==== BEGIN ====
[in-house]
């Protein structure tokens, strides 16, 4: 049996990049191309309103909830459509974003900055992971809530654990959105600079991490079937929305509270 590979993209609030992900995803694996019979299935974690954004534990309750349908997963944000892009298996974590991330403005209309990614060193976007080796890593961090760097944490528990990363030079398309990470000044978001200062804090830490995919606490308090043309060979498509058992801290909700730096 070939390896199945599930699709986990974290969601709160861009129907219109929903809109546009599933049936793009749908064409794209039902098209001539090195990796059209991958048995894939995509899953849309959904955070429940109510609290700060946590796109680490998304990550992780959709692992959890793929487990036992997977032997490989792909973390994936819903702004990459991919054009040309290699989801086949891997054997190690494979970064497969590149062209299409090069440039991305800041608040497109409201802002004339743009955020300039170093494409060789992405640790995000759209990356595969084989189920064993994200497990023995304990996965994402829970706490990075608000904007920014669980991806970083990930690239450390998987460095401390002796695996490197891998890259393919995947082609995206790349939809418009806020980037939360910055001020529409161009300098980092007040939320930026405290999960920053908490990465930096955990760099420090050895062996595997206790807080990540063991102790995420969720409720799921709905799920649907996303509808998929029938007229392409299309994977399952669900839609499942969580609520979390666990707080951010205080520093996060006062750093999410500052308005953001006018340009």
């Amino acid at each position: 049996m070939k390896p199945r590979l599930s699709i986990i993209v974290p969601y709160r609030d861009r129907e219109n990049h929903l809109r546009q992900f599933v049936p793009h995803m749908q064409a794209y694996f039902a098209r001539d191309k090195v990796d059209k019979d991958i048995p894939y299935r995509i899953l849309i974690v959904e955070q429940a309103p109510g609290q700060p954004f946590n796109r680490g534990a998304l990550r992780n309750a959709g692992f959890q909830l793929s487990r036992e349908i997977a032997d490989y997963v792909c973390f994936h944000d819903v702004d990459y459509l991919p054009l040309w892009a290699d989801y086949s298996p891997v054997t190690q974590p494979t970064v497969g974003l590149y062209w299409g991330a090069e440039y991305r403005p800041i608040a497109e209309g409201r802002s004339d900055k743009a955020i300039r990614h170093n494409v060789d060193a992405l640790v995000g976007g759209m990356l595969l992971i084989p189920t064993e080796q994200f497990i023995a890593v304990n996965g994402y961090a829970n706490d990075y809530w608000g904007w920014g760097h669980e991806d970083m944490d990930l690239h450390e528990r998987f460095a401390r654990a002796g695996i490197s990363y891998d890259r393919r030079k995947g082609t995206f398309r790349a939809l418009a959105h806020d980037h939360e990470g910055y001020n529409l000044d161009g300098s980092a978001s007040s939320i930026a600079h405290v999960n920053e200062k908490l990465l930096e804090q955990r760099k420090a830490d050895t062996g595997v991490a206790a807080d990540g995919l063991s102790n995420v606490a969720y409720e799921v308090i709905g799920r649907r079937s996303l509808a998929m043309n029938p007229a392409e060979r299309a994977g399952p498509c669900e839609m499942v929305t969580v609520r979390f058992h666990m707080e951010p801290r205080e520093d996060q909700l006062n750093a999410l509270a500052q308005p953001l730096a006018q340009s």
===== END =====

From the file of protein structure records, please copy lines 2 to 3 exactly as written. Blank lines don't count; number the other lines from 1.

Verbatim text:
């Protein structure tokens, strides 16, 4: 049996990049191309309103909830459509974003900055992971809530654990959105600079991490079937929305509270 590979993209609030992900995803694996019979299935974690954004534990309750349908997963944000892009298996974590991330403005209309990614060193976007080796890593961090760097944490528990990363030079398309990470000044978001200062804090830490995919606490308090043309060979498509058992801290909700730096 070939390896199945599930699709986990974290969601709160861009129907219109929903809109546009599933049936793009749908064409794209039902098209001539090195990796059209991958048995894939995509899953849309959904955070429940109510609290700060946590796109680490998304990550992780959709692992959890793929487990036992997977032997490989792909973390994936819903702004990459991919054009040309290699989801086949891997054997190690494979970064497969590149062209299409090069440039991305800041608040497109409201802002004339743009955020300039170093494409060789992405640790995000759209990356595969084989189920064993994200497990023995304990996965994402829970706490990075608000904007920014669980991806970083990930690239450390998987460095401390002796695996490197891998890259393919995947082609995206790349939809418009806020980037939360910055001020529409161009300098980092007040939320930026405290999960920053908490990465930096955990760099420090050895062996595997206790807080990540063991102790995420969720409720799921709905799920649907996303509808998929029938007229392409299309994977399952669900839609499942969580609520979390666990707080951010205080520093996060006062750093999410500052308005953001006018340009």
């Amino acid at each position: 049996m070939k390896p199945r590979l599930s699709i986990i993209v974290p969601y709160r609030d861009r129907e219109n990049h929903l809109r546009q992900f599933v049936p793009h995803m749908q064409a794209y694996f039902a098209r001539d191309k090195v990796d059209k019979d991958i048995p894939y299935r995509i899953l849309i974690v959904e955070q429940a309103p109510g609290q700060p954004f946590n796109r680490g534990a998304l990550r992780n309750a959709g692992f959890q909830l793929s487990r036992e349908i997977a032997d490989y997963v792909c973390f994936h944000d819903v702004d990459y459509l991919p054009l040309w892009a290699d989801y086949s298996p891997v054997t190690q974590p494979t970064v497969g974003l590149y062209w299409g991330a090069e440039y991305r403005p800041i608040a497109e209309g409201r802002s004339d900055k743009a955020i300039r990614h170093n494409v060789d060193a992405l640790v995000g976007g759209m990356l595969l992971i084989p189920t064993e080796q994200f497990i023995a890593v304990n996965g994402y961090a829970n706490d990075y809530w608000g904007w920014g760097h669980e991806d970083m944490d990930l690239h450390e528990r998987f460095a401390r654990a002796g695996i490197s990363y891998d890259r393919r030079k995947g082609t995206f398309r790349a939809l418009a959105h806020d980037h939360e990470g910055y001020n529409l000044d161009g300098s980092a978001s007040s939320i930026a600079h405290v999960n920053e200062k908490l990465l930096e804090q955990r760099k420090a830490d050895t062996g595997v991490a206790a807080d990540g995919l063991s102790n995420v606490a969720y409720e799921v308090i709905g799920r649907r079937s996303l509808a998929m043309n029938p007229a392409e060979r299309a994977g399952p498509c669900e839609m499942v929305t969580v609520r979390f058992h666990m707080e951010p801290r205080e520093d996060q909700l006062n750093a999410l509270a500052q308005p953001l730096a006018q340009s």